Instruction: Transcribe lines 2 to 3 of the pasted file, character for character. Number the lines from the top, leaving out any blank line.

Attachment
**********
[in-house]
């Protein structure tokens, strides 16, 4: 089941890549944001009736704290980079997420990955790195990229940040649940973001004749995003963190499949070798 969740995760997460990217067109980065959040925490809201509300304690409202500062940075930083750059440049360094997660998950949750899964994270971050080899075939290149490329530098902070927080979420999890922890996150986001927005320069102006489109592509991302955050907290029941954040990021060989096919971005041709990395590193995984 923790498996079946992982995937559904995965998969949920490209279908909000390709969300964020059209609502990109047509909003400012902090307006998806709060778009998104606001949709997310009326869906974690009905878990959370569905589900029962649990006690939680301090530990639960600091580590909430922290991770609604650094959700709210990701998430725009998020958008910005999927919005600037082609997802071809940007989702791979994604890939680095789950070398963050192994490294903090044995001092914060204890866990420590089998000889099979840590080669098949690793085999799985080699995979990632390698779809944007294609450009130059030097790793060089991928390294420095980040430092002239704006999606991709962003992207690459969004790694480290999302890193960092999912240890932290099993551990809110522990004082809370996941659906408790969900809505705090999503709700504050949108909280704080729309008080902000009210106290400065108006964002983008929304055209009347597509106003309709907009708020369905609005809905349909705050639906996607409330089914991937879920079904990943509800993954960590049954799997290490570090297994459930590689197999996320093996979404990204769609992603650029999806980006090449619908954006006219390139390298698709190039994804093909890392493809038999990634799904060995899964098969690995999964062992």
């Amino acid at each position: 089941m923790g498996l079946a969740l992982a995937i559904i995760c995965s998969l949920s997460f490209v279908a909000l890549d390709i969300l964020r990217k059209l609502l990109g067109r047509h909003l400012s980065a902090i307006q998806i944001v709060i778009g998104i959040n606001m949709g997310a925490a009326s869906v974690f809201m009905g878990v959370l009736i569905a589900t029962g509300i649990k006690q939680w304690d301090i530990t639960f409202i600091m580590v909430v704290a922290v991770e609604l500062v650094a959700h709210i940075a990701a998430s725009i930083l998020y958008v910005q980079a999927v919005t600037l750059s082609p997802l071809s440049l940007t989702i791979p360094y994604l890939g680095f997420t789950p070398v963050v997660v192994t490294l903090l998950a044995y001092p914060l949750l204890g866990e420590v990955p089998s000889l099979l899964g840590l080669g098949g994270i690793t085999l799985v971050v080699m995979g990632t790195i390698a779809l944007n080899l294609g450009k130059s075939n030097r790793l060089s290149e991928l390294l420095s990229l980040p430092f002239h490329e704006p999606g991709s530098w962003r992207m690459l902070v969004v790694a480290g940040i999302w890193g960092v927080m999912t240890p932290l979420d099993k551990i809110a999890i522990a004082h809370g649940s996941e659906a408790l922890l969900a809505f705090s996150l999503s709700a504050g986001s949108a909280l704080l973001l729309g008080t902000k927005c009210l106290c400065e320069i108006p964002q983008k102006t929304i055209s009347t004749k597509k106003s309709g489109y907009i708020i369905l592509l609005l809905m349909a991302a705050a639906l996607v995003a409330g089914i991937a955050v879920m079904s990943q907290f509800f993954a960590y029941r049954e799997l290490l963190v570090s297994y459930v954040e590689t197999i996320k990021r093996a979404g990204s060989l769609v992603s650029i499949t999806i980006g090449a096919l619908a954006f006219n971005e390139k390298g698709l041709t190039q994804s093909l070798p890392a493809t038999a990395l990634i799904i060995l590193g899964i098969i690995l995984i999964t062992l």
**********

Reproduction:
């Protein structure tokens, strides 16, 4: 089941890549944001009736704290980079997420990955790195990229940040649940973001004749995003963190499949070798 969740995760997460990217067109980065959040925490809201509300304690409202500062940075930083750059440049360094997660998950949750899964994270971050080899075939290149490329530098902070927080979420999890922890996150986001927005320069102006489109592509991302955050907290029941954040990021060989096919971005041709990395590193995984 923790498996079946992982995937559904995965998969949920490209279908909000390709969300964020059209609502990109047509909003400012902090307006998806709060778009998104606001949709997310009326869906974690009905878990959370569905589900029962649990006690939680301090530990639960600091580590909430922290991770609604650094959700709210990701998430725009998020958008910005999927919005600037082609997802071809940007989702791979994604890939680095789950070398963050192994490294903090044995001092914060204890866990420590089998000889099979840590080669098949690793085999799985080699995979990632390698779809944007294609450009130059030097790793060089991928390294420095980040430092002239704006999606991709962003992207690459969004790694480290999302890193960092999912240890932290099993551990809110522990004082809370996941659906408790969900809505705090999503709700504050949108909280704080729309008080902000009210106290400065108006964002983008929304055209009347597509106003309709907009708020369905609005809905349909705050639906996607409330089914991937879920079904990943509800993954960590049954799997290490570090297994459930590689197999996320093996979404990204769609992603650029999806980006090449619908954006006219390139390298698709190039994804093909890392493809038999990634799904060995899964098969690995999964062992």
């Amino acid at each position: 089941m923790g498996l079946a969740l992982a995937i559904i995760c995965s998969l949920s997460f490209v279908a909000l890549d390709i969300l964020r990217k059209l609502l990109g067109r047509h909003l400012s980065a902090i307006q998806i944001v709060i778009g998104i959040n606001m949709g997310a925490a009326s869906v974690f809201m009905g878990v959370l009736i569905a589900t029962g509300i649990k006690q939680w304690d301090i530990t639960f409202i600091m580590v909430v704290a922290v991770e609604l500062v650094a959700h709210i940075a990701a998430s725009i930083l998020y958008v910005q980079a999927v919005t600037l750059s082609p997802l071809s440049l940007t989702i791979p360094y994604l890939g680095f997420t789950p070398v963050v997660v192994t490294l903090l998950a044995y001092p914060l949750l204890g866990e420590v990955p089998s000889l099979l899964g840590l080669g098949g994270i690793t085999l799985v971050v080699m995979g990632t790195i390698a779809l944007n080899l294609g450009k130059s075939n030097r790793l060089s290149e991928l390294l420095s990229l980040p430092f002239h490329e704006p999606g991709s530098w962003r992207m690459l902070v969004v790694a480290g940040i999302w890193g960092v927080m999912t240890p932290l979420d099993k551990i809110a999890i522990a004082h809370g649940s996941e659906a408790l922890l969900a809505f705090s996150l999503s709700a504050g986001s949108a909280l704080l973001l729309g008080t902000k927005c009210l106290c400065e320069i108006p964002q983008k102006t929304i055209s009347t004749k597509k106003s309709g489109y907009i708020i369905l592509l609005l809905m349909a991302a705050a639906l996607v995003a409330g089914i991937a955050v879920m079904s990943q907290f509800f993954a960590y029941r049954e799997l290490l963190v570090s297994y459930v954040e590689t197999i996320k990021r093996a979404g990204s060989l769609v992603s650029i499949t999806i980006g090449a096919l619908a954006f006219n971005e390139k390298g698709l041709t190039q994804s093909l070798p890392a493809t038999a990395l990634i799904i060995l590193g899964i098969i690995l995984i999964t062992l």